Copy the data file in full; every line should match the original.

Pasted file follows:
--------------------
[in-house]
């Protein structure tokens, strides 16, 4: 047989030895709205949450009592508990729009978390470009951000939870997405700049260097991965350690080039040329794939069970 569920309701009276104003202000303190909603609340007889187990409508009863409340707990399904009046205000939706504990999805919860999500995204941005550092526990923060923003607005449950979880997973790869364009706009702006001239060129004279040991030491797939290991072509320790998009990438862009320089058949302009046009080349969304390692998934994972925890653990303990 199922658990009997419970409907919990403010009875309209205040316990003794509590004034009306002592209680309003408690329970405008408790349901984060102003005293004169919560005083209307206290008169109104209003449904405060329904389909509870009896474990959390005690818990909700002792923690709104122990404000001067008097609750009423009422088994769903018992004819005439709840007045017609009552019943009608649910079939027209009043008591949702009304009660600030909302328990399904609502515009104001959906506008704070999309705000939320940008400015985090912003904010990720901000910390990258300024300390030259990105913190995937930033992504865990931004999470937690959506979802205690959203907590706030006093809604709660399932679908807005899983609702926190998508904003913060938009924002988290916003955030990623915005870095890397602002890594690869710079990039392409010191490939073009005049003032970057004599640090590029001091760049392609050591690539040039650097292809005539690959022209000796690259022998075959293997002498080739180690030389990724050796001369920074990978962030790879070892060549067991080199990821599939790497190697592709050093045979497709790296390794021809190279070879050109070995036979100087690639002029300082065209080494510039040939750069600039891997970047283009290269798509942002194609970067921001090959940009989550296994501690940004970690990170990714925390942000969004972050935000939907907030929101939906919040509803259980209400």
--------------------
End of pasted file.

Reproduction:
[in-house]
């Protein structure tokens, strides 16, 4: 047989030895709205949450009592508990729009978390470009951000939870997405700049260097991965350690080039040329794939069970 569920309701009276104003202000303190909603609340007889187990409508009863409340707990399904009046205000939706504990999805919860999500995204941005550092526990923060923003607005449950979880997973790869364009706009702006001239060129004279040991030491797939290991072509320790998009990438862009320089058949302009046009080349969304390692998934994972925890653990303990 199922658990009997419970409907919990403010009875309209205040316990003794509590004034009306002592209680309003408690329970405008408790349901984060102003005293004169919560005083209307206290008169109104209003449904405060329904389909509870009896474990959390005690818990909700002792923690709104122990404000001067008097609750009423009422088994769903018992004819005439709840007045017609009552019943009608649910079939027209009043008591949702009304009660600030909302328990399904609502515009104001959906506008704070999309705000939320940008400015985090912003904010990720901000910390990258300024300390030259990105913190995937930033992504865990931004999470937690959506979802205690959203907590706030006093809604709660399932679908807005899983609702926190998508904003913060938009924002988290916003955030990623915005870095890397602002890594690869710079990039392409010191490939073009005049003032970057004599640090590029001091760049392609050591690539040039650097292809005539690959022209000796690259022998075959293997002498080739180690030389990724050796001369920074990978962030790879070892060549067991080199990821599939790497190697592709050093045979497709790296390794021809190279070879050109070995036979100087690639002029300082065209080494510039040939750069600039891997970047283009290269798509942002194609970067921001090959940009989550296994501690940004970690990170990714925390942000969004972050935000939907907030929101939906919040509803259980209400």